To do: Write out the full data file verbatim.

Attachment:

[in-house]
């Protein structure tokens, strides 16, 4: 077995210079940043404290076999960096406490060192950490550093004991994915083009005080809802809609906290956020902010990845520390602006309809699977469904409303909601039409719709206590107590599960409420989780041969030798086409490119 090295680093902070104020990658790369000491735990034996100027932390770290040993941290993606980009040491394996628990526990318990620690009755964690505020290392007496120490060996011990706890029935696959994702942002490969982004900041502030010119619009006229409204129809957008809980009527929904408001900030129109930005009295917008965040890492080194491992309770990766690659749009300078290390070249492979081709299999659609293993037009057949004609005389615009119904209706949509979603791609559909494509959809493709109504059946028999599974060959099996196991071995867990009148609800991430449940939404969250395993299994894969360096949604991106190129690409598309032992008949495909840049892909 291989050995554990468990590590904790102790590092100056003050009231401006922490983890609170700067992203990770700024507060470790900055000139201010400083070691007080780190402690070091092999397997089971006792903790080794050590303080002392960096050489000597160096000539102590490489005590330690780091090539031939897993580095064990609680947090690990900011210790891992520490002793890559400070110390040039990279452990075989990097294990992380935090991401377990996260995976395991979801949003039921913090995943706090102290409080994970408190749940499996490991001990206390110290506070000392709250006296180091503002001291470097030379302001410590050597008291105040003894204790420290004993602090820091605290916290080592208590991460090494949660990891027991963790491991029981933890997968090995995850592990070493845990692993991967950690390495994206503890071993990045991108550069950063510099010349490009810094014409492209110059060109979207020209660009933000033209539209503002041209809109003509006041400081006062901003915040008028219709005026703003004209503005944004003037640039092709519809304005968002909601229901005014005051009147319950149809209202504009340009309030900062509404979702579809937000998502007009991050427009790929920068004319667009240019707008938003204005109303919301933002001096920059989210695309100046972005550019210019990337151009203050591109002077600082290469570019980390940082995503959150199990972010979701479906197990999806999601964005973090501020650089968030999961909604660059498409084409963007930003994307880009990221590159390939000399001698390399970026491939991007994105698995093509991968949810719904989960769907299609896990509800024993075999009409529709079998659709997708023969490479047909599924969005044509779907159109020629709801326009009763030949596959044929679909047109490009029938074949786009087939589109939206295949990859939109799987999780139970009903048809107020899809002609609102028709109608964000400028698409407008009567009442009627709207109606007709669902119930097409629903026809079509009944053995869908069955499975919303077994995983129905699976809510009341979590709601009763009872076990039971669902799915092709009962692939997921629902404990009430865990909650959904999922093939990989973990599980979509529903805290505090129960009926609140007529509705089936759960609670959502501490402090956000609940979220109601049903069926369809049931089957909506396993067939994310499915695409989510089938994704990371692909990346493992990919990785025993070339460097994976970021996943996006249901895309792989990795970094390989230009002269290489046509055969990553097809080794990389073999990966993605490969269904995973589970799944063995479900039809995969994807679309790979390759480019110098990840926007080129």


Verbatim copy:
[in-house]
């Protein structure tokens, strides 16, 4: 077995210079940043404290076999960096406490060192950490550093004991994915083009005080809802809609906290956020902010990845520390602006309809699977469904409303909601039409719709206590107590599960409420989780041969030798086409490119 090295680093902070104020990658790369000491735990034996100027932390770290040993941290993606980009040491394996628990526990318990620690009755964690505020290392007496120490060996011990706890029935696959994702942002490969982004900041502030010119619009006229409204129809957008809980009527929904408001900030129109930005009295917008965040890492080194491992309770990766690659749009300078290390070249492979081709299999659609293993037009057949004609005389615009119904209706949509979603791609559909494509959809493709109504059946028999599974060959099996196991071995867990009148609800991430449940939404969250395993299994894969360096949604991106190129690409598309032992008949495909840049892909 291989050995554990468990590590904790102790590092100056003050009231401006922490983890609170700067992203990770700024507060470790900055000139201010400083070691007080780190402690070091092999397997089971006792903790080794050590303080002392960096050489000597160096000539102590490489005590330690780091090539031939897993580095064990609680947090690990900011210790891992520490002793890559400070110390040039990279452990075989990097294990992380935090991401377990996260995976395991979801949003039921913090995943706090102290409080994970408190749940499996490991001990206390110290506070000392709250006296180091503002001291470097030379302001410590050597008291105040003894204790420290004993602090820091605290916290080592208590991460090494949660990891027991963790491991029981933890997968090995995850592990070493845990692993991967950690390495994206503890071993990045991108550069950063510099010349490009810094014409492209110059060109979207020209660009933000033209539209503002041209809109003509006041400081006062901003915040008028219709005026703003004209503005944004003037640039092709519809304005968002909601229901005014005051009147319950149809209202504009340009309030900062509404979702579809937000998502007009991050427009790929920068004319667009240019707008938003204005109303919301933002001096920059989210695309100046972005550019210019990337151009203050591109002077600082290469570019980390940082995503959150199990972010979701479906197990999806999601964005973090501020650089968030999961909604660059498409084409963007930003994307880009990221590159390939000399001698390399970026491939991007994105698995093509991968949810719904989960769907299609896990509800024993075999009409529709079998659709997708023969490479047909599924969005044509779907159109020629709801326009009763030949596959044929679909047109490009029938074949786009087939589109939206295949990859939109799987999780139970009903048809107020899809002609609102028709109608964000400028698409407008009567009442009627709207109606007709669902119930097409629903026809079509009944053995869908069955499975919303077994995983129905699976809510009341979590709601009763009872076990039971669902799915092709009962692939997921629902404990009430865990909650959904999922093939990989973990599980979509529903805290505090129960009926609140007529509705089936759960609670959502501490402090956000609940979220109601049903069926369809049931089957909506396993067939994310499915695409989510089938994704990371692909990346493992990919990785025993070339460097994976970021996943996006249901895309792989990795970094390989230009002269290489046509055969990553097809080794990389073999990966993605490969269904995973589970799944063995479900039809995969994807679309790979390759480019110098990840926007080129």